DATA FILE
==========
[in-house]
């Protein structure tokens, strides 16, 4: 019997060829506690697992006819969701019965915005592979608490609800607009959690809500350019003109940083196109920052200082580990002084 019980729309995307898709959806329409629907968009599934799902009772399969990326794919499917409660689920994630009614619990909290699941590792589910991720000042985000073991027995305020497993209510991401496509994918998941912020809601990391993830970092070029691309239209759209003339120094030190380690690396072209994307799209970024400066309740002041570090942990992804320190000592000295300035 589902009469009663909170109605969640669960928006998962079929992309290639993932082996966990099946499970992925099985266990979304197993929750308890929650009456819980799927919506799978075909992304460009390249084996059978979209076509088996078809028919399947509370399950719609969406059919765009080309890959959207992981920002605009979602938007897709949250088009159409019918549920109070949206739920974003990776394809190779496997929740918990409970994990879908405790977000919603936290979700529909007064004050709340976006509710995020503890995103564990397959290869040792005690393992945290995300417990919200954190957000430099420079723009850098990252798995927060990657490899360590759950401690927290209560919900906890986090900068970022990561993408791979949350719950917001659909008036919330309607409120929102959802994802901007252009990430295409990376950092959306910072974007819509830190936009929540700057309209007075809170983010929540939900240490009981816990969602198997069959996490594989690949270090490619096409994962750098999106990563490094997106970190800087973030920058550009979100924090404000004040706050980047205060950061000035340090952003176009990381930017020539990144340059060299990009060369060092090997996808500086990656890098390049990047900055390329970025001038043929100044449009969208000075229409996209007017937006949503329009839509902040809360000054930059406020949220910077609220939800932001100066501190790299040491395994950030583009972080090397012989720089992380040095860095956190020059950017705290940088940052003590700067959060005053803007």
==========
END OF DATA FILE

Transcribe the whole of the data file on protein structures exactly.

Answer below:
[in-house]
């Protein structure tokens, strides 16, 4: 019997060829506690697992006819969701019965915005592979608490609800607009959690809500350019003109940083196109920052200082580990002084 019980729309995307898709959806329409629907968009599934799902009772399969990326794919499917409660689920994630009614619990909290699941590792589910991720000042985000073991027995305020497993209510991401496509994918998941912020809601990391993830970092070029691309239209759209003339120094030190380690690396072209994307799209970024400066309740002041570090942990992804320190000592000295300035 589902009469009663909170109605969640669960928006998962079929992309290639993932082996966990099946499970992925099985266990979304197993929750308890929650009456819980799927919506799978075909992304460009390249084996059978979209076509088996078809028919399947509370399950719609969406059919765009080309890959959207992981920002605009979602938007897709949250088009159409019918549920109070949206739920974003990776394809190779496997929740918990409970994990879908405790977000919603936290979700529909007064004050709340976006509710995020503890995103564990397959290869040792005690393992945290995300417990919200954190957000430099420079723009850098990252798995927060990657490899360590759950401690927290209560919900906890986090900068970022990561993408791979949350719950917001659909008036919330309607409120929102959802994802901007252009990430295409990376950092959306910072974007819509830190936009929540700057309209007075809170983010929540939900240490009981816990969602198997069959996490594989690949270090490619096409994962750098999106990563490094997106970190800087973030920058550009979100924090404000004040706050980047205060950061000035340090952003176009990381930017020539990144340059060299990009060369060092090997996808500086990656890098390049990047900055390329970025001038043929100044449009969208000075229409996209007017937006949503329009839509902040809360000054930059406020949220910077609220939800932001100066501190790299040491395994950030583009972080090397012989720089992380040095860095956190020059950017705290940088940052003590700067959060005053803007």